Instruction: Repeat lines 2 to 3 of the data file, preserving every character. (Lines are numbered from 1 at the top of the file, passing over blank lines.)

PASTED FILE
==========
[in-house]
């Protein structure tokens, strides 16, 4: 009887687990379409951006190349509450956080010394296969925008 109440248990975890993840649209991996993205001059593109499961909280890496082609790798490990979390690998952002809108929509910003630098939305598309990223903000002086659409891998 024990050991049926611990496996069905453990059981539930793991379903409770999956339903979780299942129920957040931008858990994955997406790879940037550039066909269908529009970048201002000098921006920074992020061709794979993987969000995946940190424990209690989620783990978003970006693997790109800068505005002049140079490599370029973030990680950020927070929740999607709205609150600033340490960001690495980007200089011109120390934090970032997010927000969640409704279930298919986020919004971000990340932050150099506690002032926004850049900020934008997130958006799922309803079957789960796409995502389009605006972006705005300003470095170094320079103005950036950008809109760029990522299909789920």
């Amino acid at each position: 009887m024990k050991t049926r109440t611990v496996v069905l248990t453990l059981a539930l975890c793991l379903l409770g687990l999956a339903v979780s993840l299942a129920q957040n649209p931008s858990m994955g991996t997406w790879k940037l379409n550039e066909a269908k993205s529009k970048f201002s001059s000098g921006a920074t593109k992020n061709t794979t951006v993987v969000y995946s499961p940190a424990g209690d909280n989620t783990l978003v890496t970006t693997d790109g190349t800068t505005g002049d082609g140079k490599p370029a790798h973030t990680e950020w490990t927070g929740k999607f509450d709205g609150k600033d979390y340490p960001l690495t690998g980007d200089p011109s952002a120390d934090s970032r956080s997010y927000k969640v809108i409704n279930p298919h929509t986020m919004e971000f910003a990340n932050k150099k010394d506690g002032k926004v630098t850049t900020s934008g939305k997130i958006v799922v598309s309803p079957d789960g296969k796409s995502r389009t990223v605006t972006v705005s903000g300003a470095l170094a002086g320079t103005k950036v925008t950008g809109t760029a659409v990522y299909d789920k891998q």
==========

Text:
């Protein structure tokens, strides 16, 4: 009887687990379409951006190349509450956080010394296969925008 109440248990975890993840649209991996993205001059593109499961909280890496082609790798490990979390690998952002809108929509910003630098939305598309990223903000002086659409891998 024990050991049926611990496996069905453990059981539930793991379903409770999956339903979780299942129920957040931008858990994955997406790879940037550039066909269908529009970048201002000098921006920074992020061709794979993987969000995946940190424990209690989620783990978003970006693997790109800068505005002049140079490599370029973030990680950020927070929740999607709205609150600033340490960001690495980007200089011109120390934090970032997010927000969640409704279930298919986020919004971000990340932050150099506690002032926004850049900020934008997130958006799922309803079957789960796409995502389009605006972006705005300003470095170094320079103005950036950008809109760029990522299909789920």
């Amino acid at each position: 009887m024990k050991t049926r109440t611990v496996v069905l248990t453990l059981a539930l975890c793991l379903l409770g687990l999956a339903v979780s993840l299942a129920q957040n649209p931008s858990m994955g991996t997406w790879k940037l379409n550039e066909a269908k993205s529009k970048f201002s001059s000098g921006a920074t593109k992020n061709t794979t951006v993987v969000y995946s499961p940190a424990g209690d909280n989620t783990l978003v890496t970006t693997d790109g190349t800068t505005g002049d082609g140079k490599p370029a790798h973030t990680e950020w490990t927070g929740k999607f509450d709205g609150k600033d979390y340490p960001l690495t690998g980007d200089p011109s952002a120390d934090s970032r956080s997010y927000k969640v809108i409704n279930p298919h929509t986020m919004e971000f910003a990340n932050k150099k010394d506690g002032k926004v630098t850049t900020s934008g939305k997130i958006v799922v598309s309803p079957d789960g296969k796409s995502r389009t990223v605006t972006v705005s903000g300003a470095l170094a002086g320079t103005k950036v925008t950008g809109t760029a659409v990522y299909d789920k891998q």